Silver Chips Online

The doctor is back in the "House"

Television's most controversial doctor is back

By Bridget Egan, Online Art Editor
September 22, 2005
Gone are the days when the TV doctor would tell a patient to "take two aspirin and call me in the morning." Now, the doctor is a lonely, bitter and sarcastic man who enjoys his Vicodin a little too much and has a tendency to play Gameboy instead of treating his patients.

"House MD," last year's hit drama on FOX television, has begun a new season with sure signs of success. Set in a hospital, "House" features Doctor Gregory House (British actor Hugh Laurie) who, with the help of his co-workers, treats patients suffering from obscure and rare diseases.

The treatment of rare diseases in and of itself isn't the interesting part. Television has seen more than its share of hospital dramas, with shows like "House" holding little leverage against competitors like "ER" and "Scrubs." What makes "House" worth watching are the characters. House, a middle-aged, cynically charismatic man with a limp, treats the world with utter disregard. Popping Vicodin more times a day than average people eat, House treats his patients with his obsessive skill and his smart mouth.

House's fellow doctors, Chase (Jesse Spencer), Foreman (Omar Epps) and Cameron (Jennifer Morrison) all add to the dynamics of the show. Chase buys his way into the job, Foreman has his position only because he was previously in jail and Cameron was hired because House thinks she is pretty.

A typical episode of "House" follows the patient from diagnosis through treatment. Often, House works in the hospital clinic and deals with less serious cases, such as a woman who will not have a tumor removed from her stomach, because her husband likes her more when she is fat. Normally featuring more comical situations, this side plot allows the audience a moment to relax from the intensity of the show.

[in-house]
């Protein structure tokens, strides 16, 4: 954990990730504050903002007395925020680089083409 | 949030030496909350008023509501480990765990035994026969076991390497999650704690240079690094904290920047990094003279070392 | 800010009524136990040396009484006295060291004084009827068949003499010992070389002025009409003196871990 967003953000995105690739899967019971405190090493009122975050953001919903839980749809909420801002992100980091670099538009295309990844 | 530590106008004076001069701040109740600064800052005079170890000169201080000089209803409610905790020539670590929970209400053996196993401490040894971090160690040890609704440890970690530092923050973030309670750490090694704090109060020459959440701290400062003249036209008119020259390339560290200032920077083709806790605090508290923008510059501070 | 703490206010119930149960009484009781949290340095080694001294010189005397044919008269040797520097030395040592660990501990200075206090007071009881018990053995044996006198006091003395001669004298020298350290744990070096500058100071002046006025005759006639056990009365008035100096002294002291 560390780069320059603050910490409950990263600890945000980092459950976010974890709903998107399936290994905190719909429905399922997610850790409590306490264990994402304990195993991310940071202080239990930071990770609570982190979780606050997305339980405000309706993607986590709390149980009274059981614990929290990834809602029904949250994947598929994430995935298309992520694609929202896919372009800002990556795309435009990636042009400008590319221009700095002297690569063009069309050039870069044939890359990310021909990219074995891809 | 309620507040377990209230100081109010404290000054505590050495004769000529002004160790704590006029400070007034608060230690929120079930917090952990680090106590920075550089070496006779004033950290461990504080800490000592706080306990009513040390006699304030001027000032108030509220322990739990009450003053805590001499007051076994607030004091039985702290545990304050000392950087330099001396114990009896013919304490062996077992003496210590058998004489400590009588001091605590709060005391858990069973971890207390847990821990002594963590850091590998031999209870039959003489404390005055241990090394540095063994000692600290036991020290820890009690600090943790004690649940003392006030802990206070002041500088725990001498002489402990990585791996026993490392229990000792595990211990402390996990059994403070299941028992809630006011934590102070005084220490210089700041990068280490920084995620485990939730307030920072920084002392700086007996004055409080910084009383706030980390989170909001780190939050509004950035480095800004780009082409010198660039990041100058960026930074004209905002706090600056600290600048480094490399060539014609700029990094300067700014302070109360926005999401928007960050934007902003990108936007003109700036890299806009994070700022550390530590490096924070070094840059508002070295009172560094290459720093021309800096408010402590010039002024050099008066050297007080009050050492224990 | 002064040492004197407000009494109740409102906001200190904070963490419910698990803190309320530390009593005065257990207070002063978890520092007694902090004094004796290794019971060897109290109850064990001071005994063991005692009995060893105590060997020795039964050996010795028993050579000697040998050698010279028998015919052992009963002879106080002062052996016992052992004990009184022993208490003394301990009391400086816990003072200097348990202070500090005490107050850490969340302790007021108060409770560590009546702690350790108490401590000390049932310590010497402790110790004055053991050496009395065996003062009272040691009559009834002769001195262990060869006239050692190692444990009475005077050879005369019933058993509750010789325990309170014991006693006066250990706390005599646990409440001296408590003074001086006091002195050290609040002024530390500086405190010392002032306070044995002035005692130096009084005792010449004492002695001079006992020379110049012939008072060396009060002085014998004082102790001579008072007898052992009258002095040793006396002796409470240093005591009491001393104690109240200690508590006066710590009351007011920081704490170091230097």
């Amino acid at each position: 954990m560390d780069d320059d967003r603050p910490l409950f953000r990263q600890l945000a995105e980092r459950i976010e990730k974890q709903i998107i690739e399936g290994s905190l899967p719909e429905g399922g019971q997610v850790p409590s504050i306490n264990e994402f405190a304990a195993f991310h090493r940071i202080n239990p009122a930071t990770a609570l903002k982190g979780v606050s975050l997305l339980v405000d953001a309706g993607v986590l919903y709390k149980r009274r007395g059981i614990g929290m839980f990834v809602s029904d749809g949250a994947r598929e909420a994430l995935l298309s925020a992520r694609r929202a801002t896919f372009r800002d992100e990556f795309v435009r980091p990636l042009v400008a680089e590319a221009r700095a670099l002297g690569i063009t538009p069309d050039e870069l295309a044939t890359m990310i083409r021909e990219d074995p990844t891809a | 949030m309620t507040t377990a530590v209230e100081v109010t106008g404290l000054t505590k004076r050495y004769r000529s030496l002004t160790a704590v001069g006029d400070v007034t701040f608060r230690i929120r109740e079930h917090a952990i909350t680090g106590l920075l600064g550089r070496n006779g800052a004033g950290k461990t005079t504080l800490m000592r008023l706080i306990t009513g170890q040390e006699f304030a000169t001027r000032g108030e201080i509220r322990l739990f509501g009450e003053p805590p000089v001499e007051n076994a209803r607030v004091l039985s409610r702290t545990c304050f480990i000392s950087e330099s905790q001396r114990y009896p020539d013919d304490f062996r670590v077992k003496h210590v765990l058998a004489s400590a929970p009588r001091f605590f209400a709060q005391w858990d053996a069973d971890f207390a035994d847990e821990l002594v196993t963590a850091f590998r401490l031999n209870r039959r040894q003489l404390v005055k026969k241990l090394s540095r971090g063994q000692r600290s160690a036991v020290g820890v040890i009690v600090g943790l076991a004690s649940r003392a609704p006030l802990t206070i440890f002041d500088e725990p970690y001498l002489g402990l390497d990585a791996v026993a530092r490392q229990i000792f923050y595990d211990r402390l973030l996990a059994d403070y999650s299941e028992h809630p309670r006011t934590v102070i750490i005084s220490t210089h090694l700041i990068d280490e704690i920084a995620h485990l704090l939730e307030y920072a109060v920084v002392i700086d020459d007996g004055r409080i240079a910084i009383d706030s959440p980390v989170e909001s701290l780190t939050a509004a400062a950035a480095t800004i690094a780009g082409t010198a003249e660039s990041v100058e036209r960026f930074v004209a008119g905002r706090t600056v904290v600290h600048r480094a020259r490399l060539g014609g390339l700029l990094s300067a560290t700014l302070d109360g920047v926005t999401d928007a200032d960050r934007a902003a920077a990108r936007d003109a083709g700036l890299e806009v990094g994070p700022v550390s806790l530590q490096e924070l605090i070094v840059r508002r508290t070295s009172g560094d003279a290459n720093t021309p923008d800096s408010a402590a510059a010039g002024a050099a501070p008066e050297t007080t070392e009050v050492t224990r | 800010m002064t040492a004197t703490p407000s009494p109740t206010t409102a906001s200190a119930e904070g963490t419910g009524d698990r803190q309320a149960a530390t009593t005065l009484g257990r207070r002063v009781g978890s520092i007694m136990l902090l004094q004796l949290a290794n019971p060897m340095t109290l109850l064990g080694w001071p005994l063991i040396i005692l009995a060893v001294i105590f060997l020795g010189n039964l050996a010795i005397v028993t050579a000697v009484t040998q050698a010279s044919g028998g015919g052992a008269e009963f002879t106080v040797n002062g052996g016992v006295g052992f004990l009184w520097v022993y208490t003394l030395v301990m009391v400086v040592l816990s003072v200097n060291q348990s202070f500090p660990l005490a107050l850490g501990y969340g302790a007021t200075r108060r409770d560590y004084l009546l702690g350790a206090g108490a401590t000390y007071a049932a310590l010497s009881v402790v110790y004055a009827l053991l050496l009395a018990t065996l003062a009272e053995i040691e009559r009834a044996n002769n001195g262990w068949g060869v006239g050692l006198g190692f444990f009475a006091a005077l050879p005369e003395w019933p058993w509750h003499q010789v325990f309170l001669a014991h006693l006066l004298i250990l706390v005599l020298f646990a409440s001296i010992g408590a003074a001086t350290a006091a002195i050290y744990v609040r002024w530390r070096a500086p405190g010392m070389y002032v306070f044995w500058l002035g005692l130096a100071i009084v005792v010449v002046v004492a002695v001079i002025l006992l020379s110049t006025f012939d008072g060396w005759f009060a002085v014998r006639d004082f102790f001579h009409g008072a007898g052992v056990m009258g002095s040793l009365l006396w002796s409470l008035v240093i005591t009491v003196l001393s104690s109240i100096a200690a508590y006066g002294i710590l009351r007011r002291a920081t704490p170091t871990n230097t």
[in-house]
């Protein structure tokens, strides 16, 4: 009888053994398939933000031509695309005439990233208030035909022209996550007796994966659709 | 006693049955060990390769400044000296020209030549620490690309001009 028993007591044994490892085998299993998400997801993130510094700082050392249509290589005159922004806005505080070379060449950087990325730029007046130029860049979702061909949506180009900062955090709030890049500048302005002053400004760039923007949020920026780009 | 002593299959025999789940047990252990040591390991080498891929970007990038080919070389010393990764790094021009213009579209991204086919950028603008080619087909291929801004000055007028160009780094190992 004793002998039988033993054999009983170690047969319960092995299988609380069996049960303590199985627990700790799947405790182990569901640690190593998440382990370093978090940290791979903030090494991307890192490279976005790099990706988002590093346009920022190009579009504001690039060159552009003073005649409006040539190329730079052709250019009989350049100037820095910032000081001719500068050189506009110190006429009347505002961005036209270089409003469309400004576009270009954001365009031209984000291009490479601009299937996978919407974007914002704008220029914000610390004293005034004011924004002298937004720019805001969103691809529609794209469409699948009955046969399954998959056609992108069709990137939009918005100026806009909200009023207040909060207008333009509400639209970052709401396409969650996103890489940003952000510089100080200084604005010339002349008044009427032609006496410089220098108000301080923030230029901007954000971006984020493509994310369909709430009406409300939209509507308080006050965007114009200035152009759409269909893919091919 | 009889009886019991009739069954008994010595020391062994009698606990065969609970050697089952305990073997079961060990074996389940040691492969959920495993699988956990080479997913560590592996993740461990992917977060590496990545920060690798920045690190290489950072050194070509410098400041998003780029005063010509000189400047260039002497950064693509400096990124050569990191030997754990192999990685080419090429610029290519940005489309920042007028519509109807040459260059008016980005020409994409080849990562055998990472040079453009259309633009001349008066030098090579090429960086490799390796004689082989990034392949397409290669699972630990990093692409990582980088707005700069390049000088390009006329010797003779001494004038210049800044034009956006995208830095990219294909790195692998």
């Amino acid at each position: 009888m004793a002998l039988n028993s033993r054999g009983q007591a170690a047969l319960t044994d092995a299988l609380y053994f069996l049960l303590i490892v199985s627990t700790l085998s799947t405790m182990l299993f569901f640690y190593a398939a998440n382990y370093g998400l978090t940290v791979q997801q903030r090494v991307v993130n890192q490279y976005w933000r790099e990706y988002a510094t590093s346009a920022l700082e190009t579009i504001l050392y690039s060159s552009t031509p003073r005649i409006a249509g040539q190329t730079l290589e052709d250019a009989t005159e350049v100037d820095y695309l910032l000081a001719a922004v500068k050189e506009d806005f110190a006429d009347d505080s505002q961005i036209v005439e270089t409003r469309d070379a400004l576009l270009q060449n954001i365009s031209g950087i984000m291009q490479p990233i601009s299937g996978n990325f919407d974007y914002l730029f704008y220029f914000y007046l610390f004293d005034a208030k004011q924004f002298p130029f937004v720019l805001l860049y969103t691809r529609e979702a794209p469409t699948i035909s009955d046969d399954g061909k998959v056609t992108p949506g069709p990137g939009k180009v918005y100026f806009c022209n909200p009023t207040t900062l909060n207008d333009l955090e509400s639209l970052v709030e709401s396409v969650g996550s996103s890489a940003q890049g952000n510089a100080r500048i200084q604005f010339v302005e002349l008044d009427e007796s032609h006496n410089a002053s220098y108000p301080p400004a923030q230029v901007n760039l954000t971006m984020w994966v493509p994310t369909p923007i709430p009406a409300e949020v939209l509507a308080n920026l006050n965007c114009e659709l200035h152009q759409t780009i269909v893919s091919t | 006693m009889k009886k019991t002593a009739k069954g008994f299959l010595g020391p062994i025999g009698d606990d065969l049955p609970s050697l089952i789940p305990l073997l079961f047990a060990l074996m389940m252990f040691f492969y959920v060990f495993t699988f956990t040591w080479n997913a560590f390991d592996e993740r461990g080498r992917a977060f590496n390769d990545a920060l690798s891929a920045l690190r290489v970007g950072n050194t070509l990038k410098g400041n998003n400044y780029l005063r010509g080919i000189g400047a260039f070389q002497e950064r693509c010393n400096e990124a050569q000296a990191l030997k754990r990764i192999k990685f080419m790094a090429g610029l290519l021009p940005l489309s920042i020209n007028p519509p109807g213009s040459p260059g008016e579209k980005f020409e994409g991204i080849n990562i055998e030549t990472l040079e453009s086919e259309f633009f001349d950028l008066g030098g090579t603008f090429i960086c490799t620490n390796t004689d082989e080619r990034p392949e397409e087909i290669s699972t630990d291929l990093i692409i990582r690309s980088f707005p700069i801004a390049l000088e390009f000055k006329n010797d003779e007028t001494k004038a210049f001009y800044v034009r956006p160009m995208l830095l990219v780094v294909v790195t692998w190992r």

Every so often, creator David Shore throws in a few twists, as in the season premiere which featured a death row inmate dying for no explainable reason. While raising the controversial issue of capital punishment, the episode managed to entertain viewers, while making them contemplate the irony of first healing an inmate only to kill him.

Unfortunately, like any other medical television show, the medical jargon that House and his team use is incomprehensible. Though the doctors might as well be reciting the "Gettysburg Address" in Greek, viewers can still understand the basic plot, and commonly there is a confused relative for whom the medical expressions are interpreted.

Starring relatively unknown actors, people might expect "House" to be another show that is doomed to fail. But viewers, for some strange reason, love the bitter doctor. Maybe it's House's constant mocking of his co-workers, or maybe it's his distinctive limp that has him hooked on Vicodin. Or maybe it's just the fact that he tries his hardest to save any patient, regardless of age, sex, race or religion.

All it takes is one episode to become addicted to "House." Whether you start watching in the beginning, middle or end of the season, you too will soon be more addicted to the show than House is to Vicodin.

"House MD" airs at 9:00 p.m. on Tuesday nights on FOX.

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